One theory that I occasionally discussed with Noel was smuggling. Neither of us really thought smuggling at the location made any sense. Firstly it was within view of Duncannon which had a military presence since the medieval era. But it is also an inhospitable location. Tides can reach three knots on the Head during spring tides, and it is open to all wind directions except south-westerlies. To put it mildly, it is far from being an ideal location.
There is merit to the theory, however. Firstly smuggling was a well organised and lucrative trade in Ireland up to the mid 19th Century. My cousin James has guest blogged on it before. Creaden is out of the way, right beside the channel into the ports of Waterford and New Ross. More importantly, such steps have an established association with smuggling in other areas including west Cork.
My view of smuggling was that it would involve a ship coming into the head to unload. Not feasible on this site in my view. But what if it anchored above the head, and a number of smaller boats worked to bring the goods ashore, where willing hands passed the goods up onto the headland and distributed them inland. Not just feasible, but practical. It may have also served the purpose of offering a diversion to the revenue coastwatchers, another site amongst many to be watched and the spreading of resources. And it’s a theory supported by one of Ireland’s foremost archaeologists Connie Kelleher. Connie specialises in underwater archaeology for the National Monuments Service. She spoke about it in Waterford some years back in a talk organised by the cousin. Connie has a new book out called The Alliance of Pirates: Ireland and Atlantic piracy in the early seventeenth century, which I have promised myself for Christmas. I’m sure Creaden and Waterford will get a substantial mention.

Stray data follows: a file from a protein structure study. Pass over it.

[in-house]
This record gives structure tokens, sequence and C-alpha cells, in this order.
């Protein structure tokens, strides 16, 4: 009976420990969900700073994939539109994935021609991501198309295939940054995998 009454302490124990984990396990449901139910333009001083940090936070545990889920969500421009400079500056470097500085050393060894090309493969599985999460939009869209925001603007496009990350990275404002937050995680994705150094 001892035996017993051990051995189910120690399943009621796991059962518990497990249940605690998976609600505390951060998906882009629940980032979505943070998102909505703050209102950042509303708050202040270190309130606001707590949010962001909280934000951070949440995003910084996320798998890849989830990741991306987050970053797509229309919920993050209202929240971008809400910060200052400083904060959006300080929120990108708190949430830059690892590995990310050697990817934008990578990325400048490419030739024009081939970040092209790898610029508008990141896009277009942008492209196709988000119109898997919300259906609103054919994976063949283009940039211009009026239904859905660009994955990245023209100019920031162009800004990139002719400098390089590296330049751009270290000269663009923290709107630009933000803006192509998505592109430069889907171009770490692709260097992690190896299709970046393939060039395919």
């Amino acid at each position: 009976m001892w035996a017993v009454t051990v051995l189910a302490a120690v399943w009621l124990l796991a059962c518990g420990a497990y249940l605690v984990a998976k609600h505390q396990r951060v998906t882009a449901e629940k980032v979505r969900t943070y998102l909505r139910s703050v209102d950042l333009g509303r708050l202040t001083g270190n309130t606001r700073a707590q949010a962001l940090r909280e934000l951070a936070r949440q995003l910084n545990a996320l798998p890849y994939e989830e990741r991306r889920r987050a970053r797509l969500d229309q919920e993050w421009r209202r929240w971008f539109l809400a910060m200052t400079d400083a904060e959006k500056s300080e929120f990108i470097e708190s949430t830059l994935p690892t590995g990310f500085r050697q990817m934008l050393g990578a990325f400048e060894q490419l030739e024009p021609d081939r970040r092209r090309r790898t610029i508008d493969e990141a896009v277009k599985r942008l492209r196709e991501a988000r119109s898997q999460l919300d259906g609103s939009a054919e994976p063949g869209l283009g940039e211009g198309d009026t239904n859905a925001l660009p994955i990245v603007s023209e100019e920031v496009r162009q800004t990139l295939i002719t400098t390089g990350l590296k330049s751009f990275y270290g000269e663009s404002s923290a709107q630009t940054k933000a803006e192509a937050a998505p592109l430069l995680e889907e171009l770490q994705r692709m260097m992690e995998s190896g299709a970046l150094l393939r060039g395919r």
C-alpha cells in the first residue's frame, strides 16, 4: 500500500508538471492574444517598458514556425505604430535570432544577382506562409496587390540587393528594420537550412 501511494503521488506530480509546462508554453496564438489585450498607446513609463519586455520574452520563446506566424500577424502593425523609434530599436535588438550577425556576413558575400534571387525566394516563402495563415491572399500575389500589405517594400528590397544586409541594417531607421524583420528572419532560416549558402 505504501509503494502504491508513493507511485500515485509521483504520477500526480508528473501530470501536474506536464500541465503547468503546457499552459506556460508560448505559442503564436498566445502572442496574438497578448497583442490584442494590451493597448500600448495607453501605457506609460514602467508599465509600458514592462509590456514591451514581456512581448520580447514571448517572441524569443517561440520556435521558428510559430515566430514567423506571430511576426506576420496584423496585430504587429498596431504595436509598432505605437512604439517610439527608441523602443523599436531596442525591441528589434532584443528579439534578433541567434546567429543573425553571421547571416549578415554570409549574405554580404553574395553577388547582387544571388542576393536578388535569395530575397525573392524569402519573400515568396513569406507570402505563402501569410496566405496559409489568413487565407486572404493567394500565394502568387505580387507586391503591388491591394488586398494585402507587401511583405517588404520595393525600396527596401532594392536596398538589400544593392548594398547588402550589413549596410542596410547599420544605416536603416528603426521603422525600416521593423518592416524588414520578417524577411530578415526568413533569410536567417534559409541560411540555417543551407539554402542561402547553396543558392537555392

Another theory about the steps was that they were used by pilots for boarding sailing vessels coming into the ports. See for example Michael Fewer’s account from Rambling Down the Suir[iv]. Most likely this was the era of the hobblers, prior to the formation of the harbour commissioners in Waterford (1816) who appointed their own official pilots and a pilot boat. However, it’s also known that the hobblers operated for many years after this and that they operated from the area. I would think it would be highly unlikely they went to the bother of cutting steps into the cliff, but very likely they used the steps when tide and weather allowed.